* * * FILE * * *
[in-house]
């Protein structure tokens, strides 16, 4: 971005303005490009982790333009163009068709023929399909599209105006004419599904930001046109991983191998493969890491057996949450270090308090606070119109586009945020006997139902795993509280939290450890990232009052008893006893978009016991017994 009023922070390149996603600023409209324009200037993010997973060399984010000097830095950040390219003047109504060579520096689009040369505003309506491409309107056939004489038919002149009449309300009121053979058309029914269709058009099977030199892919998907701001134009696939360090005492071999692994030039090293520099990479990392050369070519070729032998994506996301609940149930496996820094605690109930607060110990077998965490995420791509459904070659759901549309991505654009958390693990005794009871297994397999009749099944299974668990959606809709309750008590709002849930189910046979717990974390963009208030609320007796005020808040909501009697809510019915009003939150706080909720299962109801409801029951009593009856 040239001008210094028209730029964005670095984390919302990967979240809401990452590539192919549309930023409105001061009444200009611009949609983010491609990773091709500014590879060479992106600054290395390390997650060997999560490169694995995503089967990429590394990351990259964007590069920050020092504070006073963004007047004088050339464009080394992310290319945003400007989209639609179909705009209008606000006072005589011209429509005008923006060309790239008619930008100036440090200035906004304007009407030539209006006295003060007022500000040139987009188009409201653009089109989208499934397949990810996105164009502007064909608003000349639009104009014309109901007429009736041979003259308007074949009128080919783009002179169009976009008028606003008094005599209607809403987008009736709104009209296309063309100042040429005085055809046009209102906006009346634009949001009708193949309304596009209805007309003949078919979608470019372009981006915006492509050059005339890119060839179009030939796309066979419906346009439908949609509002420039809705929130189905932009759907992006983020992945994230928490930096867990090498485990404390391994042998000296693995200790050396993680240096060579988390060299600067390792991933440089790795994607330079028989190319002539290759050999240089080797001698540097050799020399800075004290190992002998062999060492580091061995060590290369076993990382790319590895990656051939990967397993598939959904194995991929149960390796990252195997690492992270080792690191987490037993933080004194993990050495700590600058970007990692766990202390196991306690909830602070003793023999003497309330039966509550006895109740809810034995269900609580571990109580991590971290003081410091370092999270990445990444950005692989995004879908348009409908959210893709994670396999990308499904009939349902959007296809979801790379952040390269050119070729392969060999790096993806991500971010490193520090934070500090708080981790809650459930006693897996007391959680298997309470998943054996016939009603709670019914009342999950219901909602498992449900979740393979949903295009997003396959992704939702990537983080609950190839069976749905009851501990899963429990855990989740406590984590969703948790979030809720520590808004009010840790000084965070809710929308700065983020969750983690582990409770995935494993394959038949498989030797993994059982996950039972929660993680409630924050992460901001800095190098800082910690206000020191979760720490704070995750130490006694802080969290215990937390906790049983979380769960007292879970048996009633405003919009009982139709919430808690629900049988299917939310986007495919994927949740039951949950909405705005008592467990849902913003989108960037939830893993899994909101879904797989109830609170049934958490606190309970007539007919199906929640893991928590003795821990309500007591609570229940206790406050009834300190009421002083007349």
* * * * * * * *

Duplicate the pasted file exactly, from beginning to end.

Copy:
[in-house]
């Protein structure tokens, strides 16, 4: 971005303005490009982790333009163009068709023929399909599209105006004419599904930001046109991983191998493969890491057996949450270090308090606070119109586009945020006997139902795993509280939290450890990232009052008893006893978009016991017994 009023922070390149996603600023409209324009200037993010997973060399984010000097830095950040390219003047109504060579520096689009040369505003309506491409309107056939004489038919002149009449309300009121053979058309029914269709058009099977030199892919998907701001134009696939360090005492071999692994030039090293520099990479990392050369070519070729032998994506996301609940149930496996820094605690109930607060110990077998965490995420791509459904070659759901549309991505654009958390693990005794009871297994397999009749099944299974668990959606809709309750008590709002849930189910046979717990974390963009208030609320007796005020808040909501009697809510019915009003939150706080909720299962109801409801029951009593009856 040239001008210094028209730029964005670095984390919302990967979240809401990452590539192919549309930023409105001061009444200009611009949609983010491609990773091709500014590879060479992106600054290395390390997650060997999560490169694995995503089967990429590394990351990259964007590069920050020092504070006073963004007047004088050339464009080394992310290319945003400007989209639609179909705009209008606000006072005589011209429509005008923006060309790239008619930008100036440090200035906004304007009407030539209006006295003060007022500000040139987009188009409201653009089109989208499934397949990810996105164009502007064909608003000349639009104009014309109901007429009736041979003259308007074949009128080919783009002179169009976009008028606003008094005599209607809403987008009736709104009209296309063309100042040429005085055809046009209102906006009346634009949001009708193949309304596009209805007309003949078919979608470019372009981006915006492509050059005339890119060839179009030939796309066979419906346009439908949609509002420039809705929130189905932009759907992006983020992945994230928490930096867990090498485990404390391994042998000296693995200790050396993680240096060579988390060299600067390792991933440089790795994607330079028989190319002539290759050999240089080797001698540097050799020399800075004290190992002998062999060492580091061995060590290369076993990382790319590895990656051939990967397993598939959904194995991929149960390796990252195997690492992270080792690191987490037993933080004194993990050495700590600058970007990692766990202390196991306690909830602070003793023999003497309330039966509550006895109740809810034995269900609580571990109580991590971290003081410091370092999270990445990444950005692989995004879908348009409908959210893709994670396999990308499904009939349902959007296809979801790379952040390269050119070729392969060999790096993806991500971010490193520090934070500090708080981790809650459930006693897996007391959680298997309470998943054996016939009603709670019914009342999950219901909602498992449900979740393979949903295009997003396959992704939702990537983080609950190839069976749905009851501990899963429990855990989740406590984590969703948790979030809720520590808004009010840790000084965070809710929308700065983020969750983690582990409770995935494993394959038949498989030797993994059982996950039972929660993680409630924050992460901001800095190098800082910690206000020191979760720490704070995750130490006694802080969290215990937390906790049983979380769960007292879970048996009633405003919009009982139709919430808690629900049988299917939310986007495919994927949740039951949950909405705005008592467990849902913003989108960037939830893993899994909101879904797989109830609170049934958490606190309970007539007919199906929640893991928590003795821990309500007591609570229940206790406050009834300190009421002083007349």